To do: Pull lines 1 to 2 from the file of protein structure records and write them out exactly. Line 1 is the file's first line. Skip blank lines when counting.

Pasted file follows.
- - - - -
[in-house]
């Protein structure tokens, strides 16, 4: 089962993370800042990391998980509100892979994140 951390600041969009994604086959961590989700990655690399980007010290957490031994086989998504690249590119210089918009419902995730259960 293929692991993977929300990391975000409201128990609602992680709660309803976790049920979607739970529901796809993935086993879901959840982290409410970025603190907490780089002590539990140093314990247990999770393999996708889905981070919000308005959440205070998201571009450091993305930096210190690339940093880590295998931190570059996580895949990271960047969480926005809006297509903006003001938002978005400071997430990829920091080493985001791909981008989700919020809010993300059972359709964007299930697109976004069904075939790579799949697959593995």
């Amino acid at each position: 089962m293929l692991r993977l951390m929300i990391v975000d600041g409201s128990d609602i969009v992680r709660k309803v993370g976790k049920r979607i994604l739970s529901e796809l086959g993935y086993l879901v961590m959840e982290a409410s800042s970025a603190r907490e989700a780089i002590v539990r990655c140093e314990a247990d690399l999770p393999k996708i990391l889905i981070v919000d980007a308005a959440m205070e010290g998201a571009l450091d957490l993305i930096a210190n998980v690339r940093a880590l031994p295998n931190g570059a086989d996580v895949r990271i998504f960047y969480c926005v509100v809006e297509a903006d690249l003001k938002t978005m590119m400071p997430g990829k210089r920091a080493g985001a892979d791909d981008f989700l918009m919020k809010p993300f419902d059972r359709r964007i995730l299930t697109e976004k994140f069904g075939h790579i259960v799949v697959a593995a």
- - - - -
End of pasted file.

[in-house]
């Protein structure tokens, strides 16, 4: 089962993370800042990391998980509100892979994140 951390600041969009994604086959961590989700990655690399980007010290957490031994086989998504690249590119210089918009419902995730259960 293929692991993977929300990391975000409201128990609602992680709660309803976790049920979607739970529901796809993935086993879901959840982290409410970025603190907490780089002590539990140093314990247990999770393999996708889905981070919000308005959440205070998201571009450091993305930096210190690339940093880590295998931190570059996580895949990271960047969480926005809006297509903006003001938002978005400071997430990829920091080493985001791909981008989700919020809010993300059972359709964007299930697109976004069904075939790579799949697959593995």